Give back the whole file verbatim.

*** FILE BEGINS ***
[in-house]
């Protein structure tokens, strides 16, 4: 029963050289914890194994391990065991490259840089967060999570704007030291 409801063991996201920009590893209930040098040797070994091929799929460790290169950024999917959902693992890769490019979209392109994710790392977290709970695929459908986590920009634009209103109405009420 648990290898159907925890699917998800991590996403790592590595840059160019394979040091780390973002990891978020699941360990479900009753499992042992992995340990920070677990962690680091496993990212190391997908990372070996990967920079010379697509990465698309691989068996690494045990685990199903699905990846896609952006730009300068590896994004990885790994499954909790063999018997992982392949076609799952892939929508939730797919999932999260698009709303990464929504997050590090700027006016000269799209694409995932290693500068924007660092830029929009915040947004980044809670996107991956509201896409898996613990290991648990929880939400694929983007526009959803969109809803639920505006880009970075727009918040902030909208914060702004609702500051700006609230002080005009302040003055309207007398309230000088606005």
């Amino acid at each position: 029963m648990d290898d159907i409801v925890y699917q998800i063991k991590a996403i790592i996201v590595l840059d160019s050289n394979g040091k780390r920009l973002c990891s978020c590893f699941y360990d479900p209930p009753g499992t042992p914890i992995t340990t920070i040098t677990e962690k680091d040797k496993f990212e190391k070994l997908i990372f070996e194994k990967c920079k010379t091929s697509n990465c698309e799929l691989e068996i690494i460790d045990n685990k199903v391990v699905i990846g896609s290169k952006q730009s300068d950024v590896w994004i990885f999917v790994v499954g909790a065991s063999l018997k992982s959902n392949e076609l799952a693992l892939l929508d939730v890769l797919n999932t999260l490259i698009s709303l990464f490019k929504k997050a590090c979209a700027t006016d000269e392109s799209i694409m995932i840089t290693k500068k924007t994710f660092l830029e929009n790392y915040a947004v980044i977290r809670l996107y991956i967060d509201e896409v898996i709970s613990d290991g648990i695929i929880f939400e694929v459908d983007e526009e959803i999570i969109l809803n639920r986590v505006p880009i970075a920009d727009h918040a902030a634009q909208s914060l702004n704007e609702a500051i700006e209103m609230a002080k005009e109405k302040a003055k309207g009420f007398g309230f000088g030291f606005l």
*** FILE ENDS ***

[in-house]
């Protein structure tokens, strides 16, 4: 029963050289914890194994391990065991490259840089967060999570704007030291 409801063991996201920009590893209930040098040797070994091929799929460790290169950024999917959902693992890769490019979209392109994710790392977290709970695929459908986590920009634009209103109405009420 648990290898159907925890699917998800991590996403790592590595840059160019394979040091780390973002990891978020699941360990479900009753499992042992992995340990920070677990962690680091496993990212190391997908990372070996990967920079010379697509990465698309691989068996690494045990685990199903699905990846896609952006730009300068590896994004990885790994499954909790063999018997992982392949076609799952892939929508939730797919999932999260698009709303990464929504997050590090700027006016000269799209694409995932290693500068924007660092830029929009915040947004980044809670996107991956509201896409898996613990290991648990929880939400694929983007526009959803969109809803639920505006880009970075727009918040902030909208914060702004609702500051700006609230002080005009302040003055309207007398309230000088606005």
């Amino acid at each position: 029963m648990d290898d159907i409801v925890y699917q998800i063991k991590a996403i790592i996201v590595l840059d160019s050289n394979g040091k780390r920009l973002c990891s978020c590893f699941y360990d479900p209930p009753g499992t042992p914890i992995t340990t920070i040098t677990e962690k680091d040797k496993f990212e190391k070994l997908i990372f070996e194994k990967c920079k010379t091929s697509n990465c698309e799929l691989e068996i690494i460790d045990n685990k199903v391990v699905i990846g896609s290169k952006q730009s300068d950024v590896w994004i990885f999917v790994v499954g909790a065991s063999l018997k992982s959902n392949e076609l799952a693992l892939l929508d939730v890769l797919n999932t999260l490259i698009s709303l990464f490019k929504k997050a590090c979209a700027t006016d000269e392109s799209i694409m995932i840089t290693k500068k924007t994710f660092l830029e929009n790392y915040a947004v980044i977290r809670l996107y991956i967060d509201e896409v898996i709970s613990d290991g648990i695929i929880f939400e694929v459908d983007e526009e959803i999570i969109l809803n639920r986590v505006p880009i970075a920009d727009h918040a902030a634009q909208s914060l702004n704007e609702a500051i700006e209103m609230a002080k005009e109405k302040a003055k309207g009420f007398g309230f000088g030291f606005l």